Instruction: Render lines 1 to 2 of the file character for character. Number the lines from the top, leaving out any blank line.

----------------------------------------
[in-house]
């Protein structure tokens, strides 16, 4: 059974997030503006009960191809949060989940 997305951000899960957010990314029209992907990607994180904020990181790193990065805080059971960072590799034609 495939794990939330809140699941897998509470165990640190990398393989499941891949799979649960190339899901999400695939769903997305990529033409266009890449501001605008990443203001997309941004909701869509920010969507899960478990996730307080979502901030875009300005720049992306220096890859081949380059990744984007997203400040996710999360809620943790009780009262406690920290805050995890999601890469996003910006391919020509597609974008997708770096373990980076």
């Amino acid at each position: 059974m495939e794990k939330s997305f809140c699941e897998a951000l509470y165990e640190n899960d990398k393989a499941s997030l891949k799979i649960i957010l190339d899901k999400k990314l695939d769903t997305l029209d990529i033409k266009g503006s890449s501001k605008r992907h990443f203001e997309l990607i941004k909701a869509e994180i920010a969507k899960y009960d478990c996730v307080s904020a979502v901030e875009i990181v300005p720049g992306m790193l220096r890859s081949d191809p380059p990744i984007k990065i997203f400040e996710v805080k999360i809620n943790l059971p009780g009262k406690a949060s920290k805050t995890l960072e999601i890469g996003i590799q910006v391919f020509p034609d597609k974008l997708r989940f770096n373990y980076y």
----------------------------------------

[in-house]
């Protein structure tokens, strides 16, 4: 059974997030503006009960191809949060989940 997305951000899960957010990314029209992907990607994180904020990181790193990065805080059971960072590799034609 495939794990939330809140699941897998509470165990640190990398393989499941891949799979649960190339899901999400695939769903997305990529033409266009890449501001605008990443203001997309941004909701869509920010969507899960478990996730307080979502901030875009300005720049992306220096890859081949380059990744984007997203400040996710999360809620943790009780009262406690920290805050995890999601890469996003910006391919020509597609974008997708770096373990980076």